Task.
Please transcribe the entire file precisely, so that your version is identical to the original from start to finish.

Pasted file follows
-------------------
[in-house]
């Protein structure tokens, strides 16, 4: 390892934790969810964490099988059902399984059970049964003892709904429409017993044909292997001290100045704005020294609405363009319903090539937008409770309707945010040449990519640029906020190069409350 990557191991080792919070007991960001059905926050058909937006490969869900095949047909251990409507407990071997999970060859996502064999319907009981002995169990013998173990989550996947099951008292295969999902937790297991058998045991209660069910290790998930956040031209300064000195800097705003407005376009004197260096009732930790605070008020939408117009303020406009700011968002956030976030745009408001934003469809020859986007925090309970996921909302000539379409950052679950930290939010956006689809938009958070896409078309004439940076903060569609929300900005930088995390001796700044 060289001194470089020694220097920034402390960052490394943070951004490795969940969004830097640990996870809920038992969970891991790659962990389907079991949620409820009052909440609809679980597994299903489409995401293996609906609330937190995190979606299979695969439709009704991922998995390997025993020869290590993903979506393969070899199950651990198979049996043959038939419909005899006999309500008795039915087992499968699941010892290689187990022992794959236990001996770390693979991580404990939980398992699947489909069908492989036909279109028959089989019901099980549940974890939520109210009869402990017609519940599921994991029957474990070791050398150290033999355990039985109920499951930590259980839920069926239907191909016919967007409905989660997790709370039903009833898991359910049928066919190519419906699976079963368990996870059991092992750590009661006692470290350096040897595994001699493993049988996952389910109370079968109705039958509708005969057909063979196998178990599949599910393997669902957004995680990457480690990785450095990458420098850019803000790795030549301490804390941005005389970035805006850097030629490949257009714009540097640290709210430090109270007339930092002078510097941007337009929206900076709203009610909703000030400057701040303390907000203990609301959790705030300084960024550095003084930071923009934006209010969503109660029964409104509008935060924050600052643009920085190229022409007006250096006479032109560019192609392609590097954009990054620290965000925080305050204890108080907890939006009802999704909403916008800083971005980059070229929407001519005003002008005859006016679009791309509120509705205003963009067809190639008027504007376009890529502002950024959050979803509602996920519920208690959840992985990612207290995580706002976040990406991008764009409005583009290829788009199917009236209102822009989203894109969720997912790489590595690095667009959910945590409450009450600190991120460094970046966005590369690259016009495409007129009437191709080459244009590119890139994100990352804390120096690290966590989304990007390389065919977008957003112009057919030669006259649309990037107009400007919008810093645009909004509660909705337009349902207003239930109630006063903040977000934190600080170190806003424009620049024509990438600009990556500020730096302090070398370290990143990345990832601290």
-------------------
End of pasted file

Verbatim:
[in-house]
């Protein structure tokens, strides 16, 4: 390892934790969810964490099988059902399984059970049964003892709904429409017993044909292997001290100045704005020294609405363009319903090539937008409770309707945010040449990519640029906020190069409350 990557191991080792919070007991960001059905926050058909937006490969869900095949047909251990409507407990071997999970060859996502064999319907009981002995169990013998173990989550996947099951008292295969999902937790297991058998045991209660069910290790998930956040031209300064000195800097705003407005376009004197260096009732930790605070008020939408117009303020406009700011968002956030976030745009408001934003469809020859986007925090309970996921909302000539379409950052679950930290939010956006689809938009958070896409078309004439940076903060569609929300900005930088995390001796700044 060289001194470089020694220097920034402390960052490394943070951004490795969940969004830097640990996870809920038992969970891991790659962990389907079991949620409820009052909440609809679980597994299903489409995401293996609906609330937190995190979606299979695969439709009704991922998995390997025993020869290590993903979506393969070899199950651990198979049996043959038939419909005899006999309500008795039915087992499968699941010892290689187990022992794959236990001996770390693979991580404990939980398992699947489909069908492989036909279109028959089989019901099980549940974890939520109210009869402990017609519940599921994991029957474990070791050398150290033999355990039985109920499951930590259980839920069926239907191909016919967007409905989660997790709370039903009833898991359910049928066919190519419906699976079963368990996870059991092992750590009661006692470290350096040897595994001699493993049988996952389910109370079968109705039958509708005969057909063979196998178990599949599910393997669902957004995680990457480690990785450095990458420098850019803000790795030549301490804390941005005389970035805006850097030629490949257009714009540097640290709210430090109270007339930092002078510097941007337009929206900076709203009610909703000030400057701040303390907000203990609301959790705030300084960024550095003084930071923009934006209010969503109660029964409104509008935060924050600052643009920085190229022409007006250096006479032109560019192609392609590097954009990054620290965000925080305050204890108080907890939006009802999704909403916008800083971005980059070229929407001519005003002008005859006016679009791309509120509705205003963009067809190639008027504007376009890529502002950024959050979803509602996920519920208690959840992985990612207290995580706002976040990406991008764009409005583009290829788009199917009236209102822009989203894109969720997912790489590595690095667009959910945590409450009450600190991120460094970046966005590369690259016009495409007129009437191709080459244009590119890139994100990352804390120096690290966590989304990007390389065919977008957003112009057919030669006259649309990037107009400007919008810093645009909004509660909705337009349902207003239930109630006063903040977000934190600080170190806003424009620049024509990438600009990556500020730096302090070398370290990143990345990832601290």